As some of you may know, I have recently taken up a new hobby. I started with (very) amateur astronomy. Now while the Dutch skies are not the best for astronomy due to having the worst light pollution in Europe (probably due to its extensive greenhouses and the artificial lightning they require), it’s still possible to see the closer objects to Earth such as the planets in our own solar system.

[Continue reading, photos below]

While I had seen Jupiter in multiple occasions before, as it is visible with the naked eye, seeing its four largest moons live (Europa, Io, Ganymede and Callisto) was definitely a first for me. Believe me when I say that the photograph does not do justice to the real thing and it is indeed a pity. The photo has been taken last Sunday morning (October 5th 2014 at 6:40am, before the sunrise as Jupiter then becomes invisible due to the sunlight) with my Canon EOS 550D attached to my telescope via a T2 adapter especially tailored for Canon DSLRs. While this adapter does wonders compared to aligning a mobile phone camera with the eye piece, it also attaches directly to the telescope and thus, takes no advantage of any lens-enabling magnification.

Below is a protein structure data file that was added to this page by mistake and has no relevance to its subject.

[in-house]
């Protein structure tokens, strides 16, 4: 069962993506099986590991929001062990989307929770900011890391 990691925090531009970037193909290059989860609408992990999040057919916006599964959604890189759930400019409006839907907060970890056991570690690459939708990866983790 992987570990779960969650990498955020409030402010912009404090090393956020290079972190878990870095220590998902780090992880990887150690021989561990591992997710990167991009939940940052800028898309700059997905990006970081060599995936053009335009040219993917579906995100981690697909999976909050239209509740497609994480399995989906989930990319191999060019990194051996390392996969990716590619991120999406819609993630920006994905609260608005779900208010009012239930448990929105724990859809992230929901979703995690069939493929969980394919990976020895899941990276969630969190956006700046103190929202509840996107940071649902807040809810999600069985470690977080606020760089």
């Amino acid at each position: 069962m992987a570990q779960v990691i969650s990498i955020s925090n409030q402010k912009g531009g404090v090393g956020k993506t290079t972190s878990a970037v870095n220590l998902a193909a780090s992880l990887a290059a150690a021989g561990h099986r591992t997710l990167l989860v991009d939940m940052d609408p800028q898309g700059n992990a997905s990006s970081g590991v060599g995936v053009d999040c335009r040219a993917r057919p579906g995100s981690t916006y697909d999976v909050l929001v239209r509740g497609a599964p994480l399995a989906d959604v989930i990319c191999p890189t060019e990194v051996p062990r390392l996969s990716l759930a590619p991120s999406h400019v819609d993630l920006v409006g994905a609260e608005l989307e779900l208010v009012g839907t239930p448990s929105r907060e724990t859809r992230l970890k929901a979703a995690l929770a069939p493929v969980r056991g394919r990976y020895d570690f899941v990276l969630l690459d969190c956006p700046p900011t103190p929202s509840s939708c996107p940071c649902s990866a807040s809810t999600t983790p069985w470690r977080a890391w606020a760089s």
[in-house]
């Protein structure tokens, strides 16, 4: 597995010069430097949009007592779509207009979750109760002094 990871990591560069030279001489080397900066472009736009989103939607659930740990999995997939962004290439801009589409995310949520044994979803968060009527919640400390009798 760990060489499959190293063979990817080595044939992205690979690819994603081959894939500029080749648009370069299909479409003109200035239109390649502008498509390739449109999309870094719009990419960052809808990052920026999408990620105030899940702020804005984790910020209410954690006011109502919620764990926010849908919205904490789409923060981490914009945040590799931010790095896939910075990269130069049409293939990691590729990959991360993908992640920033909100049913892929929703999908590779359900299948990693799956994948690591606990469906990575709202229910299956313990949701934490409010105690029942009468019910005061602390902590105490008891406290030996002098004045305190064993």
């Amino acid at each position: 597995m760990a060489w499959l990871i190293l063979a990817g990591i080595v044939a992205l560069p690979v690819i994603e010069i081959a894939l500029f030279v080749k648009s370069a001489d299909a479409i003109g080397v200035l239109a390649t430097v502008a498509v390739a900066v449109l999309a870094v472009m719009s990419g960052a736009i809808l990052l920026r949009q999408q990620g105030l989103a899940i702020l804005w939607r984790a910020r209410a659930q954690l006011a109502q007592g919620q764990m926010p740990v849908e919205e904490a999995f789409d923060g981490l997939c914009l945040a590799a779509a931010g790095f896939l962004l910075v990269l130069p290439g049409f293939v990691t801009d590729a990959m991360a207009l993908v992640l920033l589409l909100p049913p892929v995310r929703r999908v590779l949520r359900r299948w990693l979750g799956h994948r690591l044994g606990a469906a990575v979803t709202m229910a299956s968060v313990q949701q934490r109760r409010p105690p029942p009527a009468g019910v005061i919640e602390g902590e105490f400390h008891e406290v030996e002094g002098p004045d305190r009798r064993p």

The result is what you see below. I’ve cropped the photos to show only the section where Jupiter and its moons are. Despite not being as good as looking at it through a 10mm lens on a 3x Barlow (totaling a 400x zoom), it’s still quite a sight 🙂 .

Keep scrolling for the photos and until the next time!

Jupiter, photo 1

Left to right: Europa, Jupiter, Io, Ganymede and Callisto

Jupiter, photo 2

Left to right: Europa, Jupiter, Io, Ganymede and Callisto